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AACR-Incyte Immuno-Oncology Fellow Shows Therapeutic Potential of Targeting TCR Signaling Phosphatase PTPN22

The role of protein tyrosine phosphatase non-receptor type 22 (PTPN22) in T-cell receptor (TCR) signaling has thus far been primarily elucidated in the context of autoimmune diseases such as diabetes and rheumatoid arthritis1. Won Jin Ho, MD, and his research colleagues demonstrated that genetic and pharmacological inhibition of PTPN22 retards tumor growth in a T-cell-and macrophage-dependent manner. Anti-tumor efficacy was also shown to be further increased by combining the novel PTPN22 inhibitor, L-1, with an anti-PD-1 antibody.  

Dr. Won Jin Ho is currently an Assistant Professor at Johns Hopkins University. He received an AACR-Incyte Immuno-oncology Fellowship in 2019 as a second year medical oncology fellow. With the support of the AACR-Incyte fellowship and mentorship by Elizabeth M. Jaffee, MD, FAACR, he sought to elucidate the role of PTPN22 in antitumor immunity and to explore PTPN22’s therapeutic potential.  

In his recent paper in the Journal of Clinical Investigation, Dr. Ho and his colleagues reported that tumor growth was stunted and immune cell infiltration into tumors was elevated in the absence of PTPN22. PTPN22 KO tumors had a higher percentage of T cells and tumor-associated macrophages (TAMs) in infiltrates than in WT tumors. Given the antitumor effects of PTPN22 knockdown, they screened a small collection of drug-like molecules for PTPN22 inhibitory activity and identified compound L-1. They then treated mice with L-1 and observed similar inhibition of tumor growth and increased immune cell infiltration. Through CD8+ T cell and TAM depletion experiments, they showed that the suppression of tumor growth in PTPN22 KO and L1-treated mice was dependent, at least in part, on CD8+ T cells and TAMs.  

PTPN22 is known to inhibit TCR signaling by dephosphorylating Lck tyrosine kinase (Y934), Zap70 (Y493), and other players in the TCR signaling pathway2. Phospho-profiling of tumor-infiltrating leukocytes showed that PTPN22 knockdown led to increased Lck phosphorylation (and activation) primarily of T cells of the early activated and central memory subtypes (i.e. early in CD8+ T cell differentiation). Higher phosphorylation levels at PTPN22-specific sites were associated with higher expression of the pro-immune cytokines IL-2 and IFNγ, the cytolytic molecule granzyme B, the activation marker CD69, and the checkpoint marker PD1.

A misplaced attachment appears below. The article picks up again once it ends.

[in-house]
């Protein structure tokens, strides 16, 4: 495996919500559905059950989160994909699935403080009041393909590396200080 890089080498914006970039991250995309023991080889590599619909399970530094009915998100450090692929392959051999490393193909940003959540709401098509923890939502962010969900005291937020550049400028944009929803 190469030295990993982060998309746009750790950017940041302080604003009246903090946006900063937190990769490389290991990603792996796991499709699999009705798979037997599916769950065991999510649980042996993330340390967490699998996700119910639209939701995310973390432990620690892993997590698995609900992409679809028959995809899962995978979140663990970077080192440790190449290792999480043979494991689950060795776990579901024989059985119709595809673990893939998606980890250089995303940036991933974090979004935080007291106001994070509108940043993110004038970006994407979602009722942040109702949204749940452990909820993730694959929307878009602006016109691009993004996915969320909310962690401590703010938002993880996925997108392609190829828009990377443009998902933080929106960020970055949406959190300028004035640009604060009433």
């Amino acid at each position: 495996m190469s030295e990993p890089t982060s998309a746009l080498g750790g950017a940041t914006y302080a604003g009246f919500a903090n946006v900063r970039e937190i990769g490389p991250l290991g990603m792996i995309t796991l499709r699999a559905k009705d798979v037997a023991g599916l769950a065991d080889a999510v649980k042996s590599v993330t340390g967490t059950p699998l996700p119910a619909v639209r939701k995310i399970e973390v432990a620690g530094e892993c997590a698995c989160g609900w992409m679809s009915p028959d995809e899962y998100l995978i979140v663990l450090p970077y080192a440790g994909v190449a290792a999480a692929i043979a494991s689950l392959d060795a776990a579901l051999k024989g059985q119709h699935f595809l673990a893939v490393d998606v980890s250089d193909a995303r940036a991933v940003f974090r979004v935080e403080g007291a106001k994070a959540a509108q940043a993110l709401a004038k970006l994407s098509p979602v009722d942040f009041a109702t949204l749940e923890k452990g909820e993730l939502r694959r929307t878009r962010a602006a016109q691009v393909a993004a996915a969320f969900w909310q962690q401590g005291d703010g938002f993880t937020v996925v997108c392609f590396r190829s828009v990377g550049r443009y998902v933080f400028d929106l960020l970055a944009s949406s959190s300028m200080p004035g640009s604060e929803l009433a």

In addition to enhancing tumor infiltration of TAMs, the lack of PTPN22 reprogrammed TAMs to be more antitumor M1-like which was dependent on CD8+ T cells. Co-culture experiments showed that the number of CD8+ cells was less suppressed when cultured with tumor-derived PTPN22 KO TAMs compared to WT TAMs. Instead, the PTPN22 KO TAMs enhanced T cell function and activation, as indicated by increased T-cell expression of IFNg. 

PTPN22 KO induced an increase in PD-1 and Tbet expression by T cells and PD-1 expression by TAMs, portending a susceptibility to PD-1/PD-L1 pathway blockade. In vivo studies showed that the combination of either genetic or pharmacologic inhibition of PTPN22 with anti-PD-1 antibody had greater antitumor efficacy than either single agent alone. These laboratory experiments point to the possibility that a patient’s PTPN22 genotype/expression can be predictive of response to immune checkpoint blockade. The PTPN22 rs2476601 genetic variant has been associated with increased risk for multiple autoimmune diseases3. Ho and his colleagues observed that patients with this genetic variant had significantly longer progression-free survival in response to anti-PD1 therapies than patients that did not have the variant. 

These findings underscore the role of PTPN22 in anticancer immunity. The identification of a therapeutically promising PTPN22 inhibitor is welcome, given that protein tyrosine phosphatases have been considered undruggable for decades. As a drug that directly binds to the active site of PTPN22, L-1 may not only have an impact on treatment of cancer but also of autoimmune diseases4


1 Brownlie et al. 2018. Immunology 154:377-382 

2 Yang et al. 2020. Science Signaling 13:eaaw8130 

3 Armitage et al., 2021. Front Immunol. Feb 2021 

4 Schickel et al., 2016. Science Imunol 1:aaf7153